Semi-volatile PCBs: Sources, Exposures, Toxicities
The Research Translation Core of the Iowa Superfund Research Program (isrp) is well integrated with the entire program, both thematically and organizationally. Much remains unknown about the volatilization, transport and exposure of lower-halogenated PCBs, especially those associated with contaminated waters, dredging of waterways, and other atmospheric sources, and until recently, governmental bodies have had no impetus for oversight or regulation related to these environmental contaminants.
The major activities of this Core, therefore, are designed to optimize opportunities for translating the findings of the isrp research projects into meaningful outcomes that will benefit the public at large. These outcomes will be translated in a variety of ways to a wide and diverse constituency.
Outcomes from the research conducted under isrp projects will be translated into state-of-the art reports about the risks of PCBs in the environment, which will be published in scientific and/or medical journals for access by the academic research community. The information will also be shared with government agencies so that in the future, policymakers will be better equipped to implement environmental improvement measures. An additional outcome is the germination of new communication between scientists and the lay public on concerns around the presence, effects, and remediation of PCBs in the environment.
Video of the November 18, 2008 visit to isrp laboratories by Columbus Junction 7th graders (two download versions provided):
Investigators will also engage with entities within the public sector, such as the Environmental Protection Agency and representatives of industry with interests in the management of PCB generation and remediation. Finally, several projects and cores, chiefly #4, #6 and the three Research Support Cores, have significant potential for technology innovation and transfer, with the possible development of new inventions, such as measurement models, sampling techniques, exposure generation and control technologies, or the creation of novel PCB mixtures and metabolites.
2007 Legislator Workshop
Environmental Health Issues in the Midwest: A Two-Day Workshop for Midwest State Legislators was held at the Coralville Marriott in Coralville, IA October 21-23, 2007. The overarching goal of the workshop was to translate environmental health research into knowledge that is important to Midwestern legislators. Four environmental health topics most relevant to the scientific mission of the EHSRC and the Iowa Superfund Research Program (isrp), all of which relate to environmental health in the Midwest, were addressed: 1. the environmental effects of Confined Animal Feeding Operations, 2) polychlorinated biphenyl (PCB) contamination in the Great Lakes region 3. the health effects of mercury and its reduction through increased renewable energy production, and 4. radon incidence and mitigation.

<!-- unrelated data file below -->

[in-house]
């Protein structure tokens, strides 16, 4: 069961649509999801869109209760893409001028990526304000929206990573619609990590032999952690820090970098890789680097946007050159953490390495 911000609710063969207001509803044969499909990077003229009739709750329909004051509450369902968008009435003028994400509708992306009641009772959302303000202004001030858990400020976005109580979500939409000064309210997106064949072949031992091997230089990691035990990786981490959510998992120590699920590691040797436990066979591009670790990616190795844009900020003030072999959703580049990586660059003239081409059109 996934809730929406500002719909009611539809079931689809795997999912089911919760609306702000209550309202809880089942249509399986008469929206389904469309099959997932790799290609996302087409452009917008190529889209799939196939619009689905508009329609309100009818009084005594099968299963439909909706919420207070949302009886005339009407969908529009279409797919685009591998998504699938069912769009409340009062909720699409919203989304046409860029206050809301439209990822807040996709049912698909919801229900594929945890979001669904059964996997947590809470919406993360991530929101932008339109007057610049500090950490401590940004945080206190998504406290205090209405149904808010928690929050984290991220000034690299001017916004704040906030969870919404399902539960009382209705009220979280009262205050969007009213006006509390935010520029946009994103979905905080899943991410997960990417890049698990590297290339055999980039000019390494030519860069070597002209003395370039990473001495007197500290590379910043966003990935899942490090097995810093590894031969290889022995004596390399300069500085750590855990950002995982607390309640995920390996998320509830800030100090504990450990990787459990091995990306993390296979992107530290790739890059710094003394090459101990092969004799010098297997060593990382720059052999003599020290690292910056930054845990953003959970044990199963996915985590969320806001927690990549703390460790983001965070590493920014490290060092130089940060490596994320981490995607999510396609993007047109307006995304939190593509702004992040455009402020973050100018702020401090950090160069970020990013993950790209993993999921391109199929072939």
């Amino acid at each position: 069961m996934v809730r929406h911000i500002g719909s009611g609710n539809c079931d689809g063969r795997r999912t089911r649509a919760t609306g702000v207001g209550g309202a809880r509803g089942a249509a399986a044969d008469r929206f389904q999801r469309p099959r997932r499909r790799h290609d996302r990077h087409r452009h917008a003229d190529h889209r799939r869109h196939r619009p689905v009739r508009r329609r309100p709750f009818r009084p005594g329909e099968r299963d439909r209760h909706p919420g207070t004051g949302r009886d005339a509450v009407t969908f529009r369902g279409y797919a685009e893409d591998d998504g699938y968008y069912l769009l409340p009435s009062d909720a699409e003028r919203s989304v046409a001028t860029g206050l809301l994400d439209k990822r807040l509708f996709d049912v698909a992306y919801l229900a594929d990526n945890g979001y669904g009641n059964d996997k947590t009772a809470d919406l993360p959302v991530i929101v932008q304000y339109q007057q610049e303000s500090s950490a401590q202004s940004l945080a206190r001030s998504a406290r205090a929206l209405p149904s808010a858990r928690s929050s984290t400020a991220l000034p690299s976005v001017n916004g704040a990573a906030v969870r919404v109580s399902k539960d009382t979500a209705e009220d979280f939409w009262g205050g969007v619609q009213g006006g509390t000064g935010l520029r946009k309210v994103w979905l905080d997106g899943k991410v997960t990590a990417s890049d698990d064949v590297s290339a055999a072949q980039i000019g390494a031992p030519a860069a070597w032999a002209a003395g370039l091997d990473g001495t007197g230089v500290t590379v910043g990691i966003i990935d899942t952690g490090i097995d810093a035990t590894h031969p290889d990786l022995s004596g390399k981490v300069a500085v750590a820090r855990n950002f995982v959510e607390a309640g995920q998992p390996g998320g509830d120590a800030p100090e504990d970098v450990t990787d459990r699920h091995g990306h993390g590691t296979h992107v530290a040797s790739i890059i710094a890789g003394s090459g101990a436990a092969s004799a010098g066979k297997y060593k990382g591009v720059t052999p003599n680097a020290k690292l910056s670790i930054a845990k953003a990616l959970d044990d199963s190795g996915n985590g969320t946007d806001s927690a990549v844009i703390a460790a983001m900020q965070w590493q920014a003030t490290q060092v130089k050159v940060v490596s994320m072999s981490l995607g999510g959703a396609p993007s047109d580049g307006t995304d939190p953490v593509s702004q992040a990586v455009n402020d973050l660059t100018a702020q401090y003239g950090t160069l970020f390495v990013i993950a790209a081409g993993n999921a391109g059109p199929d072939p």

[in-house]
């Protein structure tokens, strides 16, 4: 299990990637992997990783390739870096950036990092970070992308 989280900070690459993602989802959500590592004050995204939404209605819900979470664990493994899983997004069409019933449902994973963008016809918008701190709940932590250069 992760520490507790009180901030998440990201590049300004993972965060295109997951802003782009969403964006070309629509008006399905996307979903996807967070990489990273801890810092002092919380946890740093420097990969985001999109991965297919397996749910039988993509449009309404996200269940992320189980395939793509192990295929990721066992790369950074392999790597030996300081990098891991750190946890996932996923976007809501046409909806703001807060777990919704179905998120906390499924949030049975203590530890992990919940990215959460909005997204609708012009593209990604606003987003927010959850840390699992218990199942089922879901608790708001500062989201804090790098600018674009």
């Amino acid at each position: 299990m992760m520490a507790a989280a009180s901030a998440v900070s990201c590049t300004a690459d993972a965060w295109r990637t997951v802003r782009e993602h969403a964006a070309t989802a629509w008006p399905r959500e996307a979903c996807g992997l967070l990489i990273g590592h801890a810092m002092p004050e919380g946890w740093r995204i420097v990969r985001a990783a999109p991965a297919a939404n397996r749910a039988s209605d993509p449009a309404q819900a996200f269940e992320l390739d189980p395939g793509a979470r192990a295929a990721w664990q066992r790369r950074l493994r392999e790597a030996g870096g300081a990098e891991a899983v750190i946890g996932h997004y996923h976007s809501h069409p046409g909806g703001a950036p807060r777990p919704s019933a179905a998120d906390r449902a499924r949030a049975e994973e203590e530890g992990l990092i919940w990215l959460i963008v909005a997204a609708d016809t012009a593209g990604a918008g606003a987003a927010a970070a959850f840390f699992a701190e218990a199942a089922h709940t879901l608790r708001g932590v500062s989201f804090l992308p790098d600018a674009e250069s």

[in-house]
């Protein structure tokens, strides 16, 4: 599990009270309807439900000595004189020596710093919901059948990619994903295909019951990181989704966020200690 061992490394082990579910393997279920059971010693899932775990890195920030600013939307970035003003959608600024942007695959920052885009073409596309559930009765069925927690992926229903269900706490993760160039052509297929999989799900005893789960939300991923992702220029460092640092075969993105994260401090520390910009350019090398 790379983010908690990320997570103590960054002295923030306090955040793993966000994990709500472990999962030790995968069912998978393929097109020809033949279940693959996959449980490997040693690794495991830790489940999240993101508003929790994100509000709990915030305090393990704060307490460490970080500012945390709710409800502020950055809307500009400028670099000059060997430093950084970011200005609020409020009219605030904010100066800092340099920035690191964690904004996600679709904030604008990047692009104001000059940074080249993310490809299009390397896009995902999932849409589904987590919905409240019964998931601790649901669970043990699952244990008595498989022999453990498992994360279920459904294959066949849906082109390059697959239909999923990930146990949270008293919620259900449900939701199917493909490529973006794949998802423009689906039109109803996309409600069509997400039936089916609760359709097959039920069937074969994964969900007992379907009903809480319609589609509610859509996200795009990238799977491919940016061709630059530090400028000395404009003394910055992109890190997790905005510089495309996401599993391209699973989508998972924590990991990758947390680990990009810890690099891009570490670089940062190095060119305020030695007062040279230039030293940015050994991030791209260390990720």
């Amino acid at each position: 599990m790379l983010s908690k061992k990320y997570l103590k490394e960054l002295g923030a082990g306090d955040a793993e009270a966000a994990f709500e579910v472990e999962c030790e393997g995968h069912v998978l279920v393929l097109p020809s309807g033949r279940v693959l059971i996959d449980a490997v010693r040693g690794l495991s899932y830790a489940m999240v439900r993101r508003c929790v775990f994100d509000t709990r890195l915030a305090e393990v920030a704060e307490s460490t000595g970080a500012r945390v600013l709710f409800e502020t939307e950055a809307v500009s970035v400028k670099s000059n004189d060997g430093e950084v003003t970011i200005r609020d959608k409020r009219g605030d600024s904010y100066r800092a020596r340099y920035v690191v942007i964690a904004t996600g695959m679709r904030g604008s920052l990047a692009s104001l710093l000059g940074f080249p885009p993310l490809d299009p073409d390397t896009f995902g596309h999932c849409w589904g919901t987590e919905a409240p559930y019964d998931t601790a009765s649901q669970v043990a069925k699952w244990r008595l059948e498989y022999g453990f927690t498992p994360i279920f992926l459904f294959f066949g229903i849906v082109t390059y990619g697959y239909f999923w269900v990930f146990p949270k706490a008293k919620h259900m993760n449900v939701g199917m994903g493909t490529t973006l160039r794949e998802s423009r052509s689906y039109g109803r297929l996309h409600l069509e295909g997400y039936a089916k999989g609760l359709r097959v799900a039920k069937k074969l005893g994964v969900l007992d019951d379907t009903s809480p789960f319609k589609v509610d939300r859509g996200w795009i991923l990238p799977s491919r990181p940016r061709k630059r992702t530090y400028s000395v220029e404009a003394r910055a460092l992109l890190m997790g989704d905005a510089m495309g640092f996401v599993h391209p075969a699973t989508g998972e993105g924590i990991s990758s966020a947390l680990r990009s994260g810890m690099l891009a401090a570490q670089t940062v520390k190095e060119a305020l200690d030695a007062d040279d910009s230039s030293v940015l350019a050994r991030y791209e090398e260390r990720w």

The workshop was attended by 10 legislators and four legislative staff members from the states of Iowa, Minnesota, Nebraska, Illinois, Wisconsin and Missouri, four staff members from EPA Regions 5 and 7, eight members of the EHSRC's Community Outreach and Education Stakeholder Advisory Board, three staff from Iowa environmental agencies including the director of the Governor's recently established Iowa Office of Energy Independence, other expert researchers from the University of Iowa, Environmental Health graduate students and other interested participants.
The EHSRC and the isrp co-sponsored the workshop with the National Conference of State Legislatures (NCSL). It was organized to have both informational panels and interactive sessions, and the scientific sessions themselves were highly interactive as well.
Contacts established at this meeting have already led to planned outreach opportunities. A new member of the EHSRC External Advisory Panel made contacts with the NCSL which could potentially lead to similar workshops in the Southwest. The Chair of the Iowa House Energy and Environment Committee expressed interest in having several workshop presenters speak to his committee meetings when the legislative session begins in January 2008. Several members of cancer survivor organizations made contacts with EPA Region 7 and with Professor Bill Field of the EHSRC, which have enormous potential for outreach through our center and for the EPA on radon.